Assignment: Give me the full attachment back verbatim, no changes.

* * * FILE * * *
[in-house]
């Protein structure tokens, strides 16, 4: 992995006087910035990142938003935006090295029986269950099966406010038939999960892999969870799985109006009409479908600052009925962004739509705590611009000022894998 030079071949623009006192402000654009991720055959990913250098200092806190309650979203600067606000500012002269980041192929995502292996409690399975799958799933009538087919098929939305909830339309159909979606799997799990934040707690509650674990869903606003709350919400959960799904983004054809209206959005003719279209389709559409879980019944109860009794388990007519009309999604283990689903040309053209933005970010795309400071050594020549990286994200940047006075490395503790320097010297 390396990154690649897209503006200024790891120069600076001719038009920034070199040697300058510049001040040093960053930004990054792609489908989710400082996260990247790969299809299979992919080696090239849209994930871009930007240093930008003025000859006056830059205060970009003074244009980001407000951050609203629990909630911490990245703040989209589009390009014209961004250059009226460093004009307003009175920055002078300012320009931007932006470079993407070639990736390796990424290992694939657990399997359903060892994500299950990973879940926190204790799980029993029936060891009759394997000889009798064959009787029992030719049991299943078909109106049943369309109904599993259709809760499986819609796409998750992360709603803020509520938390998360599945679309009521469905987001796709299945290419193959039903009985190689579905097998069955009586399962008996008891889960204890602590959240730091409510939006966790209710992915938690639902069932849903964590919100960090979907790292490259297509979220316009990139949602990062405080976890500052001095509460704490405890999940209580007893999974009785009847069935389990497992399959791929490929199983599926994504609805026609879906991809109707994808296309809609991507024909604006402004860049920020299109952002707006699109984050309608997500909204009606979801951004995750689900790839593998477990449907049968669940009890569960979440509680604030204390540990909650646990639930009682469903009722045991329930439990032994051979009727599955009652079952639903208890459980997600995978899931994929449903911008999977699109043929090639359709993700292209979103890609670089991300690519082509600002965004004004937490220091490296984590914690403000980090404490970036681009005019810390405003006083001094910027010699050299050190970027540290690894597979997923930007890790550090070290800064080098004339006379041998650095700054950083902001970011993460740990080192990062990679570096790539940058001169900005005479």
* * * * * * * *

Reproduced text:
[in-house]
């Protein structure tokens, strides 16, 4: 992995006087910035990142938003935006090295029986269950099966406010038939999960892999969870799985109006009409479908600052009925962004739509705590611009000022894998 030079071949623009006192402000654009991720055959990913250098200092806190309650979203600067606000500012002269980041192929995502292996409690399975799958799933009538087919098929939305909830339309159909979606799997799990934040707690509650674990869903606003709350919400959960799904983004054809209206959005003719279209389709559409879980019944109860009794388990007519009309999604283990689903040309053209933005970010795309400071050594020549990286994200940047006075490395503790320097010297 390396990154690649897209503006200024790891120069600076001719038009920034070199040697300058510049001040040093960053930004990054792609489908989710400082996260990247790969299809299979992919080696090239849209994930871009930007240093930008003025000859006056830059205060970009003074244009980001407000951050609203629990909630911490990245703040989209589009390009014209961004250059009226460093004009307003009175920055002078300012320009931007932006470079993407070639990736390796990424290992694939657990399997359903060892994500299950990973879940926190204790799980029993029936060891009759394997000889009798064959009787029992030719049991299943078909109106049943369309109904599993259709809760499986819609796409998750992360709603803020509520938390998360599945679309009521469905987001796709299945290419193959039903009985190689579905097998069955009586399962008996008891889960204890602590959240730091409510939006966790209710992915938690639902069932849903964590919100960090979907790292490259297509979220316009990139949602990062405080976890500052001095509460704490405890999940209580007893999974009785009847069935389990497992399959791929490929199983599926994504609805026609879906991809109707994808296309809609991507024909604006402004860049920020299109952002707006699109984050309608997500909204009606979801951004995750689900790839593998477990449907049968669940009890569960979440509680604030204390540990909650646990639930009682469903009722045991329930439990032994051979009727599955009652079952639903208890459980997600995978899931994929449903911008999977699109043929090639359709993700292209979103890609670089991300690519082509600002965004004004937490220091490296984590914690403000980090404490970036681009005019810390405003006083001094910027010699050299050190970027540290690894597979997923930007890790550090070290800064080098004339006379041998650095700054950083902001970011993460740990080192990062990679570096790539940058001169900005005479």